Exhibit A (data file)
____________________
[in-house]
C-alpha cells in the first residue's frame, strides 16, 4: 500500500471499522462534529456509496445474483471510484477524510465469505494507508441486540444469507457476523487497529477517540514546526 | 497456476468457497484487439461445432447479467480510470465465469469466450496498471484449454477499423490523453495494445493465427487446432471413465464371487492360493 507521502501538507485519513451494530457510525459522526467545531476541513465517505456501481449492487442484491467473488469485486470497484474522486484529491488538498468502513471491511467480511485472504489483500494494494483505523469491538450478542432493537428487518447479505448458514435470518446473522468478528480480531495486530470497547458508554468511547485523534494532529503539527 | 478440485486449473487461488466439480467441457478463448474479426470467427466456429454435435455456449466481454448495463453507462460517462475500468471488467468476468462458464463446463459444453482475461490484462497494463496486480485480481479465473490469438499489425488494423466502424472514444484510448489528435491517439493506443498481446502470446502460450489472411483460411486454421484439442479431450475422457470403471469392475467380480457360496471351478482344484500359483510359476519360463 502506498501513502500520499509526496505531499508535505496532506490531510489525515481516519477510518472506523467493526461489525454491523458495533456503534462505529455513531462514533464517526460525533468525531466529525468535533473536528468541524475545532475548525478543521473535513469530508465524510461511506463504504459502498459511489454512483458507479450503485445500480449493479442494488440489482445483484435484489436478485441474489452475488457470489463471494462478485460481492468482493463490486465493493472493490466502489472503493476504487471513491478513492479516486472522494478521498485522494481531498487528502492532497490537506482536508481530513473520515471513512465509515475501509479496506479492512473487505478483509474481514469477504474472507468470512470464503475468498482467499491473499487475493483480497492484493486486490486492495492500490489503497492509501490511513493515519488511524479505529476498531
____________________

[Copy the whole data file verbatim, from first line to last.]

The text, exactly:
[in-house]
C-alpha cells in the first residue's frame, strides 16, 4: 500500500471499522462534529456509496445474483471510484477524510465469505494507508441486540444469507457476523487497529477517540514546526 | 497456476468457497484487439461445432447479467480510470465465469469466450496498471484449454477499423490523453495494445493465427487446432471413465464371487492360493 507521502501538507485519513451494530457510525459522526467545531476541513465517505456501481449492487442484491467473488469485486470497484474522486484529491488538498468502513471491511467480511485472504489483500494494494483505523469491538450478542432493537428487518447479505448458514435470518446473522468478528480480531495486530470497547458508554468511547485523534494532529503539527 | 478440485486449473487461488466439480467441457478463448474479426470467427466456429454435435455456449466481454448495463453507462460517462475500468471488467468476468462458464463446463459444453482475461490484462497494463496486480485480481479465473490469438499489425488494423466502424472514444484510448489528435491517439493506443498481446502470446502460450489472411483460411486454421484439442479431450475422457470403471469392475467380480457360496471351478482344484500359483510359476519360463 502506498501513502500520499509526496505531499508535505496532506490531510489525515481516519477510518472506523467493526461489525454491523458495533456503534462505529455513531462514533464517526460525533468525531466529525468535533473536528468541524475545532475548525478543521473535513469530508465524510461511506463504504459502498459511489454512483458507479450503485445500480449493479442494488440489482445483484435484489436478485441474489452475488457470489463471494462478485460481492468482493463490486465493493472493490466502489472503493476504487471513491478513492479516486472522494478521498485522494481531498487528502492532497490537506482536508481530513473520515471513512465509515475501509479496506479492512473487505478483509474481514469477504474472507468470512470464503475468498482467499491473499487475493483480497492484493486486490486492495492500490489503497492509501490511513493515519488511524479505529476498531